As European and US vehicle emissions regulations tighten, more effective methods of reducing diesel engines pollutants must be devised. Increasing the injection pressure results in smaller fuel droplets and consequently more efficient combustion with a reduction in emissions output. However, to gain acceptable levels of NOx and particulates, required pressures must be of the order of 1800 to 2400 bar. At this level the components within the diesel injector and pump experience an appreciable level of distortion, that can, in severe cases, lead to leakage and a loss in pumping efficiency. It is therefore critical that an accurate means of determining the distortion and associated leakage is established.
An efficient analytical method of solution for the problem of mechanical distortion of a diesel pump is presented. Both the EUI (Electronic Unit Injector) and CR (Common Rail) injection systems use essentially in-line pumps for which this technique allows the individual components (principally the plunger and barrel) to be analysed. Also, combined fluid-elastic systems are considered in both CR and EUI cases. An elastic integral equation formulation is optimised for a cylindrical geometry and this is used to evaluate key features of the system such as pressure distributions and variations in film thickness during the pumping stroke. It is then straightforward to evaluate other parameters such as leakage and both magnitude and direction of fluid flow within the film thickness.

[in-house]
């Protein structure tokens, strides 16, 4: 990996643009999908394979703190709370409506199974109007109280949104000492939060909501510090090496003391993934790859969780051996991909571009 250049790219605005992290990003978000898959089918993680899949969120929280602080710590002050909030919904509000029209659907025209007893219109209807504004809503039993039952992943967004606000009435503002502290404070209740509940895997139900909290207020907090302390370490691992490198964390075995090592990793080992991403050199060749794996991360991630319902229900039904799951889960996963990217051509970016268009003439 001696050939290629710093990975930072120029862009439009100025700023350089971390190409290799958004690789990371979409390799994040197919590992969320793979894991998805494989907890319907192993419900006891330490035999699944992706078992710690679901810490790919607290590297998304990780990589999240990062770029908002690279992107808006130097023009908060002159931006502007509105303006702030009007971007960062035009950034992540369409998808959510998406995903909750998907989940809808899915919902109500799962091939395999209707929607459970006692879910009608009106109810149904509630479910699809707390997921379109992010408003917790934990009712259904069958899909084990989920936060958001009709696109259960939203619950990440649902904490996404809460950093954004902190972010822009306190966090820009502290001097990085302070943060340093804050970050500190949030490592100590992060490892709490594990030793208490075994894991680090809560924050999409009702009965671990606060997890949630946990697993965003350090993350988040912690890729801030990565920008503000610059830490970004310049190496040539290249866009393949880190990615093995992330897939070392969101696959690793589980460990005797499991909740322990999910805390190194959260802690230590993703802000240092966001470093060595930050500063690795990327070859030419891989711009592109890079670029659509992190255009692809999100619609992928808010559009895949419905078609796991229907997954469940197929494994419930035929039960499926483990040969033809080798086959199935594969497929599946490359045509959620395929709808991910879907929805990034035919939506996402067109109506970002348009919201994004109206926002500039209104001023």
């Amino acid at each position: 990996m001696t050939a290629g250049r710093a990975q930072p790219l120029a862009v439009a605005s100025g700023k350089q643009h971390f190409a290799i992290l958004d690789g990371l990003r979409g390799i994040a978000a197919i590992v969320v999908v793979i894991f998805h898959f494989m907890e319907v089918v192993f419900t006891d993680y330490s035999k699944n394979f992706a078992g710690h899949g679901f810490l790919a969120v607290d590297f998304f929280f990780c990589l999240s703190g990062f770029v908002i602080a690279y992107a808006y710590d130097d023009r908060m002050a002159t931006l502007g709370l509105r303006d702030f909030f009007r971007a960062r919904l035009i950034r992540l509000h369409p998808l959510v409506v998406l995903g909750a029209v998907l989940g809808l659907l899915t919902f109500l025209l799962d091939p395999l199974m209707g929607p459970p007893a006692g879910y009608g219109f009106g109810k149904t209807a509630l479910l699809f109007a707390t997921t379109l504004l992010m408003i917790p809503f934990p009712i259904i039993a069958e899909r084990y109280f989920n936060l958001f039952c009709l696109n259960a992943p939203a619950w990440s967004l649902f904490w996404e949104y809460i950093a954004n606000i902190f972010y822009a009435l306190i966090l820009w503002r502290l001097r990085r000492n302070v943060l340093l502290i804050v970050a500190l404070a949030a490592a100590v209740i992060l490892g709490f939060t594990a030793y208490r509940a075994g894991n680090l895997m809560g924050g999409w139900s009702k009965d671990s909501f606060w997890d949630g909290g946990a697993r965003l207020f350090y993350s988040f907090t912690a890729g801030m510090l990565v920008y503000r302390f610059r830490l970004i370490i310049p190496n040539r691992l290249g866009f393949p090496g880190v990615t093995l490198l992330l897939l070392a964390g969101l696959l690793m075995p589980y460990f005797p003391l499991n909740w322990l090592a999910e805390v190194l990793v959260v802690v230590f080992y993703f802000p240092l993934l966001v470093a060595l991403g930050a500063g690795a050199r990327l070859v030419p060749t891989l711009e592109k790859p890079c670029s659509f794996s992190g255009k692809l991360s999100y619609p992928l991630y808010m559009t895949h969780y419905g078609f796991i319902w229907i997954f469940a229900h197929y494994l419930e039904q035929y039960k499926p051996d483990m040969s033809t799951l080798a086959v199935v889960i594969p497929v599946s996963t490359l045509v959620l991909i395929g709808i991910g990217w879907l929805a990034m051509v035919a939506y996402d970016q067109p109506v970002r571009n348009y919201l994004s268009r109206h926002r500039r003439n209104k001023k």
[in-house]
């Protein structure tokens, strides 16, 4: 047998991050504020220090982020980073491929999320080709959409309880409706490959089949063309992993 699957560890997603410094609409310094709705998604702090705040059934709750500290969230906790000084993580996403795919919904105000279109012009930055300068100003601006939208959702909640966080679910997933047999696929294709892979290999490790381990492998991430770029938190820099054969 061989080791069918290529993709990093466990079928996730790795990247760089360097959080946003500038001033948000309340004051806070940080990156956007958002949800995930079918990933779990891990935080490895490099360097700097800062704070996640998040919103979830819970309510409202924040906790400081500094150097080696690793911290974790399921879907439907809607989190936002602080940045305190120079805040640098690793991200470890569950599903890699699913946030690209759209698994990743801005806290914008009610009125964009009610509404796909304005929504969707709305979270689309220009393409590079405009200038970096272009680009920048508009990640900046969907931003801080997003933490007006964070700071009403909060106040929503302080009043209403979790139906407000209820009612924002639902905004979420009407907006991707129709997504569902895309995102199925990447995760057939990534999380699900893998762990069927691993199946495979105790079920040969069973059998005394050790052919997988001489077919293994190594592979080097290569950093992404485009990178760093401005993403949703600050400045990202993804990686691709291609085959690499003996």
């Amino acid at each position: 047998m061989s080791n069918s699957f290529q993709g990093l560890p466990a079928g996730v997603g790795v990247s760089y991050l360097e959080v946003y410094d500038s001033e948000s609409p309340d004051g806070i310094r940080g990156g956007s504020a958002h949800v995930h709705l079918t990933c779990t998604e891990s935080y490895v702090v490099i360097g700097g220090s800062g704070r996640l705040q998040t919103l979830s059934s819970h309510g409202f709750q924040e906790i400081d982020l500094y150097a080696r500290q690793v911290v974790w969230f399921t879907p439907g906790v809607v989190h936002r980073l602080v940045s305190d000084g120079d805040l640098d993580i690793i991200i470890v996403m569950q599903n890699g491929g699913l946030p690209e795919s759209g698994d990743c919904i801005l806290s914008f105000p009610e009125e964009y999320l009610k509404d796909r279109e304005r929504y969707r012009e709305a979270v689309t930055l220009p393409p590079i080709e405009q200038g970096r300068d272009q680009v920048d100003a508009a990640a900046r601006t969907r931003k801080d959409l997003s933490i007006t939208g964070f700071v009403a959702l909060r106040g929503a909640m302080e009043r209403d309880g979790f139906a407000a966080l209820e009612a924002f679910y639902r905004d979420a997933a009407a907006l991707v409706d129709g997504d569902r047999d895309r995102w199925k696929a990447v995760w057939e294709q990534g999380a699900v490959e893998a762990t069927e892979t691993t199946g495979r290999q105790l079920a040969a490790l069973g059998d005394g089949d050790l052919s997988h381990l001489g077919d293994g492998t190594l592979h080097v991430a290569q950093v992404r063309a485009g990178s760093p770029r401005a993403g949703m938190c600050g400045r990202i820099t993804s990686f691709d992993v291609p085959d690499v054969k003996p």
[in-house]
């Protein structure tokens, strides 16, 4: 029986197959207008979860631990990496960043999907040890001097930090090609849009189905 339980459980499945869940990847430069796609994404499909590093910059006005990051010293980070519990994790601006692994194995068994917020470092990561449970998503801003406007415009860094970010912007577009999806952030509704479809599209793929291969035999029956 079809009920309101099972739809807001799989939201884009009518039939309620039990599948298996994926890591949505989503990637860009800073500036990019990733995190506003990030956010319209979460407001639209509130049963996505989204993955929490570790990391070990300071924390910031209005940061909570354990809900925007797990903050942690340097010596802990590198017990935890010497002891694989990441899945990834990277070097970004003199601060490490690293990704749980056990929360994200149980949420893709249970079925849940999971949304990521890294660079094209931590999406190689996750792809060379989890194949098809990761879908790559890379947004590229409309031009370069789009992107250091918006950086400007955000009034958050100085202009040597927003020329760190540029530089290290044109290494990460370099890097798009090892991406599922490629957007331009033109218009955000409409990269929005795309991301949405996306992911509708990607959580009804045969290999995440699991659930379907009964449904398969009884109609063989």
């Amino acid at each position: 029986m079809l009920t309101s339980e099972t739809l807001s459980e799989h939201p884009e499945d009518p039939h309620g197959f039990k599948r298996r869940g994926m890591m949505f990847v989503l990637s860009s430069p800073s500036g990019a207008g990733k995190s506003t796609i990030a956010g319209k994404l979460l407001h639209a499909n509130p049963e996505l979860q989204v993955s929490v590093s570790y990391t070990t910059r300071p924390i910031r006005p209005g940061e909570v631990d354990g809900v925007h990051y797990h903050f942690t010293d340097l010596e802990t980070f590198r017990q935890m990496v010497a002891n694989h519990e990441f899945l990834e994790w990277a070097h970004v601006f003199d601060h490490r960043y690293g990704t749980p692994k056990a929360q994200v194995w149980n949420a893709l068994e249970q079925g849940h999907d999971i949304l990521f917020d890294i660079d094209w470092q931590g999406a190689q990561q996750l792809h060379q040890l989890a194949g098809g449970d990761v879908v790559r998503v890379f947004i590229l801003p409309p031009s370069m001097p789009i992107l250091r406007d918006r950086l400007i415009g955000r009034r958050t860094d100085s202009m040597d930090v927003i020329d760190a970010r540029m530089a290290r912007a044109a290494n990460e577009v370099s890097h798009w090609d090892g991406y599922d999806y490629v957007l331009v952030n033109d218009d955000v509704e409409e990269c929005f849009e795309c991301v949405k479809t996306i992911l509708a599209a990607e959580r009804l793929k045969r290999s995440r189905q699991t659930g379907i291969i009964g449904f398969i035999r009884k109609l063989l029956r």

Simplification of elastic models is not required and as such this thesis also considers the effect of ports on the fluid flow and pressure distribution and also the relative orientation and axial position of the plunger within the barrel. This allows a detailed description and explanation to be made of the behaviour of the diesel pump. A key advantage of the method is that the fluid and elastic solvers may be decoupled and developed separately. This provides a means of extending the scope of the method beyond that presented here.
|Date of Award
|12 Dec 2001
|Patrick Keogh (Supervisor)